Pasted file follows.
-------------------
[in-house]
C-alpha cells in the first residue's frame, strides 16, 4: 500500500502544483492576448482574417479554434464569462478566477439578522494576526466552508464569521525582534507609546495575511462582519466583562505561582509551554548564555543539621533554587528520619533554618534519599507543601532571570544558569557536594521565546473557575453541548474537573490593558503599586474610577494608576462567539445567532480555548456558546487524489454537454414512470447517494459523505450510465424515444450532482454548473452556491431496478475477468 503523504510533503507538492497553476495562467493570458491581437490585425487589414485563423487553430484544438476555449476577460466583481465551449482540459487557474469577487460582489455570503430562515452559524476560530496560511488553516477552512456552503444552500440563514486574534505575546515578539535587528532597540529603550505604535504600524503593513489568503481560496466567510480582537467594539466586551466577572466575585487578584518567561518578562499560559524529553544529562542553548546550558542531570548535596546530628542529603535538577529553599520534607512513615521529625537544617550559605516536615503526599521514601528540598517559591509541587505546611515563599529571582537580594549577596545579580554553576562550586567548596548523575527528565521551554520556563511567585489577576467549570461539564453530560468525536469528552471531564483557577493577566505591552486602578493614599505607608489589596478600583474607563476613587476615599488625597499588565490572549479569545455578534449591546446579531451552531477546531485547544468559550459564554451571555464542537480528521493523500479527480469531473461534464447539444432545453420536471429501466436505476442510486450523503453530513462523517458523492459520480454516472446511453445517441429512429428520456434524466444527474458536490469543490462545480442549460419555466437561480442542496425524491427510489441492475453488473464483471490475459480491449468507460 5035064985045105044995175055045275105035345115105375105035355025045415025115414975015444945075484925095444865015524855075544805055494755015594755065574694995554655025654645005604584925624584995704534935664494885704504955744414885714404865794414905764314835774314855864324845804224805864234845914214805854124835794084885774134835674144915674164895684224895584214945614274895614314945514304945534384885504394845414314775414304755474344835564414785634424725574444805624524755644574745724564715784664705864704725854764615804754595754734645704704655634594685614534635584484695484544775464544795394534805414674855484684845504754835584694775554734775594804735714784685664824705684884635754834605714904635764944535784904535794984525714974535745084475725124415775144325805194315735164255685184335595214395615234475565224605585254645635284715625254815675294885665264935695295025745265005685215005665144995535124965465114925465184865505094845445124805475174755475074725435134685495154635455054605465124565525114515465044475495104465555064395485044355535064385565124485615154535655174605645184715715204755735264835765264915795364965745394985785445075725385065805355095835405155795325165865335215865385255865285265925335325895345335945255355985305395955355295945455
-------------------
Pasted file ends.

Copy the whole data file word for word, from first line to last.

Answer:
[in-house]
C-alpha cells in the first residue's frame, strides 16, 4: 500500500502544483492576448482574417479554434464569462478566477439578522494576526466552508464569521525582534507609546495575511462582519466583562505561582509551554548564555543539621533554587528520619533554618534519599507543601532571570544558569557536594521565546473557575453541548474537573490593558503599586474610577494608576462567539445567532480555548456558546487524489454537454414512470447517494459523505450510465424515444450532482454548473452556491431496478475477468 503523504510533503507538492497553476495562467493570458491581437490585425487589414485563423487553430484544438476555449476577460466583481465551449482540459487557474469577487460582489455570503430562515452559524476560530496560511488553516477552512456552503444552500440563514486574534505575546515578539535587528532597540529603550505604535504600524503593513489568503481560496466567510480582537467594539466586551466577572466575585487578584518567561518578562499560559524529553544529562542553548546550558542531570548535596546530628542529603535538577529553599520534607512513615521529625537544617550559605516536615503526599521514601528540598517559591509541587505546611515563599529571582537580594549577596545579580554553576562550586567548596548523575527528565521551554520556563511567585489577576467549570461539564453530560468525536469528552471531564483557577493577566505591552486602578493614599505607608489589596478600583474607563476613587476615599488625597499588565490572549479569545455578534449591546446579531451552531477546531485547544468559550459564554451571555464542537480528521493523500479527480469531473461534464447539444432545453420536471429501466436505476442510486450523503453530513462523517458523492459520480454516472446511453445517441429512429428520456434524466444527474458536490469543490462545480442549460419555466437561480442542496425524491427510489441492475453488473464483471490475459480491449468507460 5035064985045105044995175055045275105035345115105375105035355025045415025115414975015444945075484925095444865015524855075544805055494755015594755065574694995554655025654645005604584925624584995704534935664494885704504955744414885714404865794414905764314835774314855864324845804224805864234845914214805854124835794084885774134835674144915674164895684224895584214945614274895614314945514304945534384885504394845414314775414304755474344835564414785634424725574444805624524755644574745724564715784664705864704725854764615804754595754734645704704655634594685614534635584484695484544775464544795394534805414674855484684845504754835584694775554734775594804735714784685664824705684884635754834605714904635764944535784904535794984525714974535745084475725124415775144325805194315735164255685184335595214395615234475565224605585254645635284715625254815675294885665264935695295025745265005685215005665144995535124965465114925465184865505094845445124805475174755475074725435134685495154635455054605465124565525114515465044475495104465555064395485044355535064385565124485615154535655174605645184715715204755735264835765264915795364965745394985785445075725385065805355095835405155795325165865335215865385255865285265925335325895345335945255355985305395955355295945455